The good thing about Dungeon Lords' character advancement system is that it gives you a lot of freedom to continually fine-tune your character with incremental statistical upgrades so you can gradually develop him or her however you like. The bad thing about it is that not all the different directions in which you can grow your character seem particularly viable. Specifically, melee combat skills seem to be the best, most effective area of concentration. The magic system--featuring multiple schools of magic, each with its own spellcasting system and spells--is interesting on paper, but it isn't terribly useful in practice. At least, it's not terribly effective for the sorts of prolonged, nonstop battles you'll be experiencing throughout Dungeon Lords.
What this game does well is swarm you with enemies. Combat plays out like a basic third-person-perspective hack-and-slash game, letting you maneuver around, slashing your foes wildly. Health running low? A healing potion can whip you right back into shape. Even death doesn't matter much, as you can revive yourself at the touch of a button, at the cost of just a small penalty to your stats. This contributes to the game's breezy sort of feel, which helps make the experience fun more than stressful, at least while you're in combat. The action is simple but reasonably responsive. Side-to-side and backward movement will feel very sluggish at first, but eventually it'll seem like more of a realistic touch, since it's naturally easiest just to keep pressing forward. You'll typically face a dozen or so individual enemies at a time, and these do a good job of surrounding you and using both ranged and close attacks to try to bring you down. One aspect of the combat that's pleasantly surprising is that enemies can hit one another in their efforts to stop you. Maneuvering in such a way so that the bad guys get in one another's line of fire is one of the basic strategies involved in surviving the tougher skirmishes in Dungeon Lords.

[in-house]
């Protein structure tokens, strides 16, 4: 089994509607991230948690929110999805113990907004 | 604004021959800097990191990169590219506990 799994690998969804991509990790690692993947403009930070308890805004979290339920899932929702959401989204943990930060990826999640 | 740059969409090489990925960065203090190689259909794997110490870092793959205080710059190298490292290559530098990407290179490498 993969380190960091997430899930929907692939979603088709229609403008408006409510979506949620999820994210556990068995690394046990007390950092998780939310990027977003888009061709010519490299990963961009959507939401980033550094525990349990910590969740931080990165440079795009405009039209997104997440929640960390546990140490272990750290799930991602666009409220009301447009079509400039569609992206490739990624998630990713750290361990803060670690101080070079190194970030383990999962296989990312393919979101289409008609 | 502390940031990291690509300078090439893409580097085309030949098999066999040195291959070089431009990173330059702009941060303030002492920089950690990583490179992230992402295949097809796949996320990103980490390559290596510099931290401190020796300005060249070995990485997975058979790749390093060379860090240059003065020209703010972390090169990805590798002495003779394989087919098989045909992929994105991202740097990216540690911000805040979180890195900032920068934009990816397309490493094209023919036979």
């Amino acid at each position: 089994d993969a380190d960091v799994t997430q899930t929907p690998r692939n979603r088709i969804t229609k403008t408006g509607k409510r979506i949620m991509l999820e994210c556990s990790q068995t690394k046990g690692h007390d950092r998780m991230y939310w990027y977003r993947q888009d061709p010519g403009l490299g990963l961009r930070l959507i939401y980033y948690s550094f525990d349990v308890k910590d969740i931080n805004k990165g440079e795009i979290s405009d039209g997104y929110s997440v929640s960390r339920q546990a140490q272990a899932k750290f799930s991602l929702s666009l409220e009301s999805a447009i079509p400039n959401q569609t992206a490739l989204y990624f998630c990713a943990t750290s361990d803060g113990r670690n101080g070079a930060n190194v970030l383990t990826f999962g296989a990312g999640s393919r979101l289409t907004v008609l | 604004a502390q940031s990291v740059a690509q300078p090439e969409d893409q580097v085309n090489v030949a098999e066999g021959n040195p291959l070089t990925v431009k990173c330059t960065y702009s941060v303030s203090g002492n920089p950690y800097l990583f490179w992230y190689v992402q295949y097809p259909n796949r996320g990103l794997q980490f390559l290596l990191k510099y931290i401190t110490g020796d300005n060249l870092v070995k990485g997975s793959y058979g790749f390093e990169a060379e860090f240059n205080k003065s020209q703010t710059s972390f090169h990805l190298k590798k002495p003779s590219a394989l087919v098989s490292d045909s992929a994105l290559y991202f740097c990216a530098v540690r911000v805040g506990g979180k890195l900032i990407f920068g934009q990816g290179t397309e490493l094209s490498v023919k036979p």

Action in Dungeon Lords is fairly constant. Even when you're walking the streets of town or are wandering around in the wilderness (and we do mean wandering--more in a bit), it's never long before you get jumped by a throng of ne'er-do-wells and are forced to fight it out. The pretty solid, fast feel to the combat, the bright speckled spurts of blood that didn't earn this game an M rating, and the litter of gold, weapons, and other trinkets left behind in the wake of the carnage help make these random encounters generally worth looking forward to. When the dust settles, you just jam on the shift key to quickly pick up everything--a mindless process that's still rather satisfying.